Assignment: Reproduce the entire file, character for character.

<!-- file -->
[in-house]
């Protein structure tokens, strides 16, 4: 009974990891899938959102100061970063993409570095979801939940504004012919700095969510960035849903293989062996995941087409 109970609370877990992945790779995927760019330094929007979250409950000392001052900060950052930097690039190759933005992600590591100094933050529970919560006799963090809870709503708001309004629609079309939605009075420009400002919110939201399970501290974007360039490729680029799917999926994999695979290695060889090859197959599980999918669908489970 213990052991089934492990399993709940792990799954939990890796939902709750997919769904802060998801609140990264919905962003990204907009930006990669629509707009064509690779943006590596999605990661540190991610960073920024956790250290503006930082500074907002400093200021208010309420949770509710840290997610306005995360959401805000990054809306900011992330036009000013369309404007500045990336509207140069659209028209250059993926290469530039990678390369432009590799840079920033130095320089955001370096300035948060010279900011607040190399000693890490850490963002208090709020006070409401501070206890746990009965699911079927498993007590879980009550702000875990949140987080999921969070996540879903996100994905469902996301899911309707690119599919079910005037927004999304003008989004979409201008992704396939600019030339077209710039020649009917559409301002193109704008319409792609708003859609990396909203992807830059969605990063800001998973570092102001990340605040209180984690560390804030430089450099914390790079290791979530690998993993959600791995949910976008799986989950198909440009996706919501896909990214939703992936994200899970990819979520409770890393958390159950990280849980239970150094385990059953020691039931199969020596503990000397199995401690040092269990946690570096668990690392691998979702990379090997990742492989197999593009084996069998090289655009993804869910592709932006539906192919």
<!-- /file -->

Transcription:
[in-house]
């Protein structure tokens, strides 16, 4: 009974990891899938959102100061970063993409570095979801939940504004012919700095969510960035849903293989062996995941087409 109970609370877990992945790779995927760019330094929007979250409950000392001052900060950052930097690039190759933005992600590591100094933050529970919560006799963090809870709503708001309004629609079309939605009075420009400002919110939201399970501290974007360039490729680029799917999926994999695979290695060889090859197959599980999918669908489970 213990052991089934492990399993709940792990799954939990890796939902709750997919769904802060998801609140990264919905962003990204907009930006990669629509707009064509690779943006590596999605990661540190991610960073920024956790250290503006930082500074907002400093200021208010309420949770509710840290997610306005995360959401805000990054809306900011992330036009000013369309404007500045990336509207140069659209028209250059993926290469530039990678390369432009590799840079920033130095320089955001370096300035948060010279900011607040190399000693890490850490963002208090709020006070409401501070206890746990009965699911079927498993007590879980009550702000875990949140987080999921969070996540879903996100994905469902996301899911309707690119599919079910005037927004999304003008989004979409201008992704396939600019030339077209710039020649009917559409301002193109704008319409792609708003859609990396909203992807830059969605990063800001998973570092102001990340605040209180984690560390804030430089450099914390790079290791979530690998993993959600791995949910976008799986989950198909440009996706919501896909990214939703992936994200899970990819979520409770890393958390159950990280849980239970150094385990059953020691039931199969020596503990000397199995401690040092269990946690570096668990690392691998979702990379090997990742492989197999593009084996069998090289655009993804869910592709932006539906192919």